ANTHRAX Guitarist SCOTT IAN: It Feels Great To Have JOEY BELLADONNA Back

Joe Matera of recently conducted an interview with ANTHRAX guitarist Scott Ian. A few excerpts from the chat follow below. The big news for fans is the return of Joey Belladonna to the group. How does it feel to have Joey back?

Scott Ian: It feels great to have Joey back. It was something we started talking about initially when we heard about the possibility of these "Big Four" shows [tour with METALLICA, MEGADETH, SLAYER, and ANTHRAX] that was the catalyst for the whole thing. It is just really nice that for the first time in awhile in the world of ANTHRAX, something that we really wanted to happen, actually worked out positively for us. Is it true that the turmoil the group has been through in the past couple of years with the departure of Dan Nelson, amongst other things, brought the group close to breaking up?

Scott Ian: Well, probably yes, it was. If it wasn't for the fact that last summer John [Bush] did step in after Dan had quit, and the fact that John came back and did the Sonisphere shows with us, and did Japan and Australia with us, too, he kind of stepped into a situation where we were really stuck. But for him it wasn't a case of something that he was going to continue with, as it is not where he is in his life at the moment. During that time as well, that was when the "Big Four" thing went from being a rumor to a reality and that was when the first discussions between the band were like, "Maybe we should do this with Joey," because he was the guy that just seemed to make more sense you know. What is the status with "Worship Music", the album you recorded with former vocalist Dan Nelson? Are you planning to re-record it with Joey on vocals?

Scott Ian: It is going to be a combination of things. The one thing I can say and the only positive about having this record basically shelved, was being able to live with it for over a year now. We have got the luxury of hindsight whereas the normal situation would be we'd just finish the record and put it out and go on tour for a year. But now that we've lived with the record and played the songs, we're able to say, "Maybe this could have been different," or "This could have been better." So we've been living with this record for a year and it hasn't come out and we've been able to look back on it and say, "Here's the shit we really love" and "Here's the stuff that could be better." So there are five or six songs that I think Joey will sing on and, of course, his voice is different and his approach is going to be different too so that is going to change things or enable us to change things. And then there are a couple songs that we think need to be rearranged and reworked a little bit. We like parts of them but not the whole song and then there are also ideas for three or four new things on top of all that. So it is a combination of all of those things. It is going to be a lot of work but at the end of the day, this record is only going to be better at the end of it. You mentioned the changes you plan to do, so having the luxury to make the changes, does affect the songwriting process overall?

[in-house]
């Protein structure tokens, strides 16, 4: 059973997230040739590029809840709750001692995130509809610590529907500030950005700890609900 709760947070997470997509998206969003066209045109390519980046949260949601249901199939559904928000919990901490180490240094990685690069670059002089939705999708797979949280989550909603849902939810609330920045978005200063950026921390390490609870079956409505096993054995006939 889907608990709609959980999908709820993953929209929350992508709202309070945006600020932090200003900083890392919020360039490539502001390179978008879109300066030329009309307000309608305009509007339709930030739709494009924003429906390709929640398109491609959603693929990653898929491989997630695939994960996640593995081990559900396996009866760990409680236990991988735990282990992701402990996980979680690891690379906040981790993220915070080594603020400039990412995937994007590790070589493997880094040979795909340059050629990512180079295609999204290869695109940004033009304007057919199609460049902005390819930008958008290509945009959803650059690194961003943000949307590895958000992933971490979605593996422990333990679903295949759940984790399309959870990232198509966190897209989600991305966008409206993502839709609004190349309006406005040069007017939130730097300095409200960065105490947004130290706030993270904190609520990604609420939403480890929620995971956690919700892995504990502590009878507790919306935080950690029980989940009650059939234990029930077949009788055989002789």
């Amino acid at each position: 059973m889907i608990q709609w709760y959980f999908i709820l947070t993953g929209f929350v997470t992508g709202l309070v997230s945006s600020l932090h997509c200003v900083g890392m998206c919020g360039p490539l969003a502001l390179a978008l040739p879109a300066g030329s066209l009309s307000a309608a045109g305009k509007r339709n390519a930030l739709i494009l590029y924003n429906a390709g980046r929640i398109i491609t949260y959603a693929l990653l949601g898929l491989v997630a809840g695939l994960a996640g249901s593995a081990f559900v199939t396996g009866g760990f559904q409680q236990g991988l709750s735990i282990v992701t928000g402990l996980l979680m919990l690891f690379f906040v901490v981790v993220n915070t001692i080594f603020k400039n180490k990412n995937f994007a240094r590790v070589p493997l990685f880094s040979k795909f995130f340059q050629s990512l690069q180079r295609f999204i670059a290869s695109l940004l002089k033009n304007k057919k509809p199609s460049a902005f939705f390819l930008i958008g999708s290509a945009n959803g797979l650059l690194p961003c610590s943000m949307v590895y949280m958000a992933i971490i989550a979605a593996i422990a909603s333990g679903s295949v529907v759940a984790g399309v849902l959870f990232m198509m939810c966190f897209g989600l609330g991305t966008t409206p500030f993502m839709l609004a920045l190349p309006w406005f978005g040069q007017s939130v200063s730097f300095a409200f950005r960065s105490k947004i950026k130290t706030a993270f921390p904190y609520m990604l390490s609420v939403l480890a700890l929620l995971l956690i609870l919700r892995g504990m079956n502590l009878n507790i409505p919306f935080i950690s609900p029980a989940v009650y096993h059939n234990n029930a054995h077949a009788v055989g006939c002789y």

Scott Ian: Well the songwriting has always been the same process no matter who has been there. Though I can say that with John in the band, he was certainly more… he wrote more of the lyrics, he contributed a lot to the songwriting process which was kind of different to Joey, where I was writing all the lyrics. But this time we'll see what happens. I would never close the door on any possibilities with anything. I want Joey to come in with a thousand ideas, so we would never close the door on any contribution or ideas that Joey may have, and I'm hoping he comes in with lots of ideas for the new stuff and even for stuff that is already been done because if you can make something better, then why not? Still on the topic of songwriting, how does process work within the frame work of the group?

Scott Ian: A lot of the times, Charlie [Benante] will be the instigator, he'll have the catalyst riff for a song and then everything will build off that. And then sometimes it just comes from Charlie playing a drum beat. He is always playing around with beats and stuff and I may hear something that will inspire a rhythm or an idea for a riff. It is a combination of everything, but mostly it's just from us being in a room together, is how it mainly works. Out of all your years spent in this tough music industry, what's the most important lesson you've learned?

Scott Ian: To just do things your own way. The business is a necessary evil, obviously, but you just got to have your own vision as an artist. And you have to know what you want and you have to know who you are, because if you don't, somebody is going to mold you into something you're not and then you are going to suck. We've only ever done things our own way and that is the only way I know how to do it and whether it is right or wrong. That's the best lesson I've ever learned. So you better show up with a good sense of who you are as an artist otherwise, you're going to get fucked.

Read the entire interview from


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